Training for the WC/WCX

Tips for WC/WCX Handlers

By Glenda Brown

Strongly motivated dogs with a lot of desire, but with limited training, sometimes pass a WC. It happens. But the more training and retrieving experience your dog has, the more your “luck” will increase. “ By putting the time and effort into thoroughly training your dog, you increase the odds of your dog being successful. In addition, if your dog is well trained, your confidence level and enjoyment of the event increases, and you and your trained dog work as a team.


The key elements of passing the WC and WCX tests are simple; read the rules and train your dog. The foundation for training your dog in the field is obedience training. One of the biggest problems for failing to pass is not that the dog has no basic instincts or cannot mark, it is lack of obedience training. A dog may have done a beautiful job of marking the bird, and then it plays with the bird, drops the bird, or even plays keep away! These are all obedience (training) problems. Working the dog in the yard on basic obedience, then transferring that obedience work to the field should help clean up many of these problems.

Even if you live in an urban environment, obedience work can be done in the backyard, a schoolyard, or a local park. Do not go to the field until your dog knows and responds well to basic obedience commands anywhere and is solid in the backyard. There are obedience classes and many good training books available. Ask the local Golden club or kennel club for a recommendation for obedience classes, and check out the Recommended Reading and Viewing on the GRCA web site for obedience books and videos.


Learn the various field terms in order to make the most of training opportunities. A Glossary of Field Terms is available on the GRCA Website under Events – Field.


Whether you believe in a “force” fetch or an “induced” retrieve, or just relying on your dog’s willingness to retrieve, it is important that your dog realize that when he is sent to fetch, it is not a choice but a command.


Since a winger may be used in a WCX (although this must be announced in the premium) if at all possible, you should expose your dog to seeing birds thrown from a winger. If you can join a training group that has one, that is ideal. You can encourage your club to use one for a training day. The person who is the “gun” at the winger station should make a throwing motion with their arm just as they are kicking the release mechanism. This simulates a throw from a gunner. The two big advantages of a winger is a consistent throw for everyone, and even someone who doesn’t have a strong throwing arm, can still be a good worker by manning the winger.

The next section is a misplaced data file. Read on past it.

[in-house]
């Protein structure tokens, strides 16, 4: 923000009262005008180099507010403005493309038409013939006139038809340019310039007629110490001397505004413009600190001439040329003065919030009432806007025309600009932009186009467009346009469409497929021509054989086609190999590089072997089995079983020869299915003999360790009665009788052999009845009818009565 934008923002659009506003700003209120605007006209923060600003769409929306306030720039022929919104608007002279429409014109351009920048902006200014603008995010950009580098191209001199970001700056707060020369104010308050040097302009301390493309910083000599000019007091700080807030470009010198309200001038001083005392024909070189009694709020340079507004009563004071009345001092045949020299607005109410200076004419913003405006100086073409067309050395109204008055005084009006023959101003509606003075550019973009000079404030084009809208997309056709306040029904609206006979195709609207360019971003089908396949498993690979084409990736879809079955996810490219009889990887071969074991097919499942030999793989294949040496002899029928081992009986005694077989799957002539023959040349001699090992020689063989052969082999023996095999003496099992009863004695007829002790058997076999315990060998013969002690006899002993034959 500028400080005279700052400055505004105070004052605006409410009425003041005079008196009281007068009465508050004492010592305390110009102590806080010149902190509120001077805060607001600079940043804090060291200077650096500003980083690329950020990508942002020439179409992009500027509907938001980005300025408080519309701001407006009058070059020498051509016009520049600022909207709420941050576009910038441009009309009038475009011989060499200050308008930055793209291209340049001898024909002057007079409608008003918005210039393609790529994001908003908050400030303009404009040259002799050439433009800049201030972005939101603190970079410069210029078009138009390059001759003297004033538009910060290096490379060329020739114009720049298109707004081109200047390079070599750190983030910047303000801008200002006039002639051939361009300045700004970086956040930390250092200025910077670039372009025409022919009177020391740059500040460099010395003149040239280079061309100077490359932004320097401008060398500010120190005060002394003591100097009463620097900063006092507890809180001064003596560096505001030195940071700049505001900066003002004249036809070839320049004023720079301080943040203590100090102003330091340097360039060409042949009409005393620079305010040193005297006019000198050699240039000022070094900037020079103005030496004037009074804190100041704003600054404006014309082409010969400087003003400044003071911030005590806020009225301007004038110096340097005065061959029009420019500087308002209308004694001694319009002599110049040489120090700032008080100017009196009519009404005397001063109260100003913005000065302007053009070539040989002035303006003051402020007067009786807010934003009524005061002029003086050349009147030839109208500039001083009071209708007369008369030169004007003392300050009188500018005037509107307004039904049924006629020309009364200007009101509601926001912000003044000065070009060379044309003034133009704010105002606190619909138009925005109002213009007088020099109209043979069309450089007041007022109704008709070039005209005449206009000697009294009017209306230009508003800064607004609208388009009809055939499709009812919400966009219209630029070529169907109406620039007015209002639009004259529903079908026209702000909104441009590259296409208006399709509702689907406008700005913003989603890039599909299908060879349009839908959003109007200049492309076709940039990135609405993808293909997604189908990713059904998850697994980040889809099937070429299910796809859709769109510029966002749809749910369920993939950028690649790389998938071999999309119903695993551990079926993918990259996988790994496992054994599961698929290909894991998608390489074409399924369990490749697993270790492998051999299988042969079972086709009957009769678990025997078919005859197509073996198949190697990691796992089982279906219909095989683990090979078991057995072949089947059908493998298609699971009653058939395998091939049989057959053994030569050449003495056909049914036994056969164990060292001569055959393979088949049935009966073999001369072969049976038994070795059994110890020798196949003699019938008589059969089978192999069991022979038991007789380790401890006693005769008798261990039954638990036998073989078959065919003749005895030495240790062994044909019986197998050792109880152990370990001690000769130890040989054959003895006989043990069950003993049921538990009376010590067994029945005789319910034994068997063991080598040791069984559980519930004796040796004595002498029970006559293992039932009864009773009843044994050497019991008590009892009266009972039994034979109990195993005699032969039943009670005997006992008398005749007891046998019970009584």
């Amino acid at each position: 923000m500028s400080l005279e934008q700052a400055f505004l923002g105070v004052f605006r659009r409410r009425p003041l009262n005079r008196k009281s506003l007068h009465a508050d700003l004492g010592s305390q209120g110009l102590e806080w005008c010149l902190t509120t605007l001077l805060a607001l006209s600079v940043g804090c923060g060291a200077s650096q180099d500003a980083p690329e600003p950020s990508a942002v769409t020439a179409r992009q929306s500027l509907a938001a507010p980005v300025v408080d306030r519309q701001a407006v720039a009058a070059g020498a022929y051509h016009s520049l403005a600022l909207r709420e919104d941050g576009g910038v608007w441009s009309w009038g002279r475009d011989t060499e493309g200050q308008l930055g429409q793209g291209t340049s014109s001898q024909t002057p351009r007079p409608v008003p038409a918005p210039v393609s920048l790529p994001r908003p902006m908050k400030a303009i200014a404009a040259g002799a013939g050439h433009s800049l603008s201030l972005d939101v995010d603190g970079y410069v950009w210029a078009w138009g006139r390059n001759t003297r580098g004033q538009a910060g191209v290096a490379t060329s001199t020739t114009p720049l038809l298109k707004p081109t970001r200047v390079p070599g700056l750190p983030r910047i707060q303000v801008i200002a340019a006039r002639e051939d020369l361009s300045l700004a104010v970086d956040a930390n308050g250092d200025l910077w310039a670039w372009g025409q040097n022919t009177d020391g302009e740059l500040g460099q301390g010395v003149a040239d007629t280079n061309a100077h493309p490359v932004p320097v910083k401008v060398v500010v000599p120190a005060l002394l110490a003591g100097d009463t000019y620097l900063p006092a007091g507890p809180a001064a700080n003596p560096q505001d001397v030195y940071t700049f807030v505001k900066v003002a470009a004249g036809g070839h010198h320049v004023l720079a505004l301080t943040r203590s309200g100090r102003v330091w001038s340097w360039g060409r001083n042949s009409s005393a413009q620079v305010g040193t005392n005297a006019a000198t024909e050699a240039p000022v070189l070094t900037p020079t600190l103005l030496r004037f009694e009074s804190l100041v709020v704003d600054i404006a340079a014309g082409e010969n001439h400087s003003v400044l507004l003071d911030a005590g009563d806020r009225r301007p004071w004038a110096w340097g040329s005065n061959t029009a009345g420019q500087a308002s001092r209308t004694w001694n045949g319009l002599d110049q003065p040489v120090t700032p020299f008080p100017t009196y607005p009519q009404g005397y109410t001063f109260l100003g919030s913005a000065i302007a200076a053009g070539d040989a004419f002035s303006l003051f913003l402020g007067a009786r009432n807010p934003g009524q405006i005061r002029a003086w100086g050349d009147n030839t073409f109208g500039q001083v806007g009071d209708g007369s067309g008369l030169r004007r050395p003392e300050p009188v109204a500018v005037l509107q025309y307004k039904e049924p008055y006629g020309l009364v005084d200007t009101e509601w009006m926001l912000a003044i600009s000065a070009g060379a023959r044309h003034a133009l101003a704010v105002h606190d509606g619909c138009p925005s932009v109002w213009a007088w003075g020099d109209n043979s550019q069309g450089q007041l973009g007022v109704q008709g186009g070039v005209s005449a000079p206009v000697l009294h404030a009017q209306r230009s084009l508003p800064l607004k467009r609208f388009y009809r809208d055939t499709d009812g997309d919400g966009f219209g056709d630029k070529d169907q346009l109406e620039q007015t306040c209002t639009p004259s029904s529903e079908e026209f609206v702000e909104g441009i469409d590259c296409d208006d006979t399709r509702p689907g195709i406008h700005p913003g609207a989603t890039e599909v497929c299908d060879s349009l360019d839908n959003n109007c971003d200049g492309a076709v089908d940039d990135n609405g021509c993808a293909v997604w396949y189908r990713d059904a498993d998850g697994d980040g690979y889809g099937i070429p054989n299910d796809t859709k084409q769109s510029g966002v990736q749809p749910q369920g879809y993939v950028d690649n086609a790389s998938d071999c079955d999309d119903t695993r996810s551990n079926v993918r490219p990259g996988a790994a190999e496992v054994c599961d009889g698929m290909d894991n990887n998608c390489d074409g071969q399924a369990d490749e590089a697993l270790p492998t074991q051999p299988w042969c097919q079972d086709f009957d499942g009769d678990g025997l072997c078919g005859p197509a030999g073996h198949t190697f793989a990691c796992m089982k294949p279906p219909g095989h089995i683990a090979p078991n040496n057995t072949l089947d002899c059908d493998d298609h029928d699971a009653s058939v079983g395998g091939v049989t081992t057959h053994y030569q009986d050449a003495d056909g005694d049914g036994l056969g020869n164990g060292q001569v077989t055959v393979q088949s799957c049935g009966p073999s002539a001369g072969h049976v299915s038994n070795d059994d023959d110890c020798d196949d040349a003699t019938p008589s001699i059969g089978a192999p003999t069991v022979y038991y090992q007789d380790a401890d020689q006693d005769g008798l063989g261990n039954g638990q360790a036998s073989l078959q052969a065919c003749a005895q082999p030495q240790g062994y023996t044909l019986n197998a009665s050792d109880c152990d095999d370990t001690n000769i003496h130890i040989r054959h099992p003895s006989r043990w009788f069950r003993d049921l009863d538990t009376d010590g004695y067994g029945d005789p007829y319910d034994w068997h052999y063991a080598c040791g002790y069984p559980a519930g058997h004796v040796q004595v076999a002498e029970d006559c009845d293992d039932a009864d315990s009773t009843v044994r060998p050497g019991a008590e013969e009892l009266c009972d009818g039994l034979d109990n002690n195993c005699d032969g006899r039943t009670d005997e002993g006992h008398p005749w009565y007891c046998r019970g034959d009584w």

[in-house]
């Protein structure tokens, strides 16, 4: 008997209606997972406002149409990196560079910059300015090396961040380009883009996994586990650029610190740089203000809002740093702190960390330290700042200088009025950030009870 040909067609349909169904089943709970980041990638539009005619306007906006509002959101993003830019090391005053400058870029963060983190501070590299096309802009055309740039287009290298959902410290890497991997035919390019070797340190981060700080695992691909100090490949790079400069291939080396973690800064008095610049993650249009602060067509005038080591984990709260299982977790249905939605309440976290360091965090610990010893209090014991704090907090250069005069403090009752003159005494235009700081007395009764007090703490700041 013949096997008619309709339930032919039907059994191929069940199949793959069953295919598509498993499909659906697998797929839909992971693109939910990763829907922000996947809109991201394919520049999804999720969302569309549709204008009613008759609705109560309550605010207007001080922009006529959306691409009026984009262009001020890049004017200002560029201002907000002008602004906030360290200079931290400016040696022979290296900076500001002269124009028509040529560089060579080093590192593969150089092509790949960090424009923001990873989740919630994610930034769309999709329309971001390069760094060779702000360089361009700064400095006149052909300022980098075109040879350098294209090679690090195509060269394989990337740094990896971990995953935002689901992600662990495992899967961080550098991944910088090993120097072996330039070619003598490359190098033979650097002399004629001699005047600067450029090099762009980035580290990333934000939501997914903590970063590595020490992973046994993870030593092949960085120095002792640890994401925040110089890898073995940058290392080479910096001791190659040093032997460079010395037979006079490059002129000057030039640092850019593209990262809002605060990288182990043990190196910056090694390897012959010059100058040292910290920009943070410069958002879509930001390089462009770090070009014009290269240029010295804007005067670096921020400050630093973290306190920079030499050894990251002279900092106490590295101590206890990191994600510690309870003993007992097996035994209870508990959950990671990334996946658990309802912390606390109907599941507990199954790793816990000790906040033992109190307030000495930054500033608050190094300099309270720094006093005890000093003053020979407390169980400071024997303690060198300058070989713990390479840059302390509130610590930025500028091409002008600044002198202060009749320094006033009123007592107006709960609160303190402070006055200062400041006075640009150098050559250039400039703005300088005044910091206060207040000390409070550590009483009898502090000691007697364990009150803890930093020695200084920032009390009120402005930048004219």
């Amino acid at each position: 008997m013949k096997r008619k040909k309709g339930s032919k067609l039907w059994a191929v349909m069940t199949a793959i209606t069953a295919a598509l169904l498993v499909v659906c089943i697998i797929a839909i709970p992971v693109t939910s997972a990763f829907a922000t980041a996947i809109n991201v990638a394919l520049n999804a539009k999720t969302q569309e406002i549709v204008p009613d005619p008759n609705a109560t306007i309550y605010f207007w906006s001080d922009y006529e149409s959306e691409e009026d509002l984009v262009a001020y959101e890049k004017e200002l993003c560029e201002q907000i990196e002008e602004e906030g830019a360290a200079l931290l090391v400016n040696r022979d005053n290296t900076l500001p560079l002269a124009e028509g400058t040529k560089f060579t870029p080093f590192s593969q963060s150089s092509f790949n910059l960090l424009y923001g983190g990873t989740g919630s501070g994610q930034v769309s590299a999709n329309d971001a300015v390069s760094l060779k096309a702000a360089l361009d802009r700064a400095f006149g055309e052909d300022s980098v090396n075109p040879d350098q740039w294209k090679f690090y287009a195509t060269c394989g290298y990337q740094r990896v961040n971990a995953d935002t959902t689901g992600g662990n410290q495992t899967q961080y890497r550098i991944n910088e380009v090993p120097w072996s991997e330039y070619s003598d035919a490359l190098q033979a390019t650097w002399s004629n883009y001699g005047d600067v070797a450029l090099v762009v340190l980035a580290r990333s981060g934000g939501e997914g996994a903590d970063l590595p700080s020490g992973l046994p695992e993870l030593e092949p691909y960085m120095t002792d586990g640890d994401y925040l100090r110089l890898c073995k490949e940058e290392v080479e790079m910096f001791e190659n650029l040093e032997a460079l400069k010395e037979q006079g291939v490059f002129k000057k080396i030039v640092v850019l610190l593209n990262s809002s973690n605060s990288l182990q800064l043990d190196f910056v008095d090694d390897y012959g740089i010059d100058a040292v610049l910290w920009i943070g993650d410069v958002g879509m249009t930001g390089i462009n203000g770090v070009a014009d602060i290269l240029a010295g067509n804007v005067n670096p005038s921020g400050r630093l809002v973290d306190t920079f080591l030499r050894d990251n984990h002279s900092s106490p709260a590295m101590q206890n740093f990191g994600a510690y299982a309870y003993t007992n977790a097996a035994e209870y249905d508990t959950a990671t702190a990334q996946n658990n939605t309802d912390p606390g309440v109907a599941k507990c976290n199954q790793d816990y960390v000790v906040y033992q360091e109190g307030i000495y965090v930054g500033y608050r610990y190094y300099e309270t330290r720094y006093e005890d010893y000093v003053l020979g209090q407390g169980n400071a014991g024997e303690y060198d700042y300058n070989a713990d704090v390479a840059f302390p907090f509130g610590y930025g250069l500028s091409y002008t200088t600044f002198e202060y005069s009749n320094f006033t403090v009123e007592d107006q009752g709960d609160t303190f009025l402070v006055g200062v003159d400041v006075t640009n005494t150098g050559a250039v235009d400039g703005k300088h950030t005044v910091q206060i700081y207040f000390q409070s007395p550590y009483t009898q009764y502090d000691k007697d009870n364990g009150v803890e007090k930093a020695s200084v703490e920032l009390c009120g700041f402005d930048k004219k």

The Marks: When you come to the line with your dog, make sure your dog sees all the gun stations, and be sure he is focused on the one that is to be thrown first (the memory bird) before you call for that bird to be thrown. Do not send your dog until he/she is focused on the mark. You do not have to send your dog the exact moment the judge gives your number. Make sure the dog is looking where you want it to go before sending on his/her name. Many times novice handlers become nervous and send their dog immediately. It is not a timed event. Sometimes a handler may be looking at the mark, but the dog is looking behind at something interesting in the gallery. In his hurry, the handler sends the dog before it has had a chance to refocus on where the bird landed, thus decreasing his chances for success.

The Honor: The WCX test includes an “honor.” After running the marks, the dog must hold steady near the line with his handler while another dog runs the marks. After all the enthusiastic encouragement to retrieve, holding steady while another dog works can be tricky. They need to learn the concept of “It’s not your turn.” Practice, practice, practice.

A Recast: One thing many handlers (and some judges) do not understand is when a recast is allowed. A recast may be given if when the dog is sent he does not go or he only goes out a few feet and then returns to the handler. If the judges feel this was due to confusion—such as sending the dog on another dog’s name; saying the dog’s name too softly; or something happened to distract the dog as it was being sent and the dog wasn’t sure whether or not it was actually sent—the judges may allow a recast. This means you can resend the dog. It does not mean you can try to resend the dog numerous times until it may eventually go. It is not confusion if the dog will not go after repeatedly being told to go. Nor does a recast mean that a dog can go out in the field, set up a hunt, and then return to its handler without the bird and you are given another opportunity to send the dog. This, too, is not confusion. This is lack of perseverance or blinking of the bird.


The more practice you can get before running your first test, the more relaxed and confident both you and your dog will be. Don’t run a WC/WCX hoping you can pass. Enter one knowing that you have a very strong probability of your dog passing.


Always keep in perspective why you are there. This is supposed to be fun for both you and your dog. Pass or Fail, relish spending a day in the field with your dog and your friends.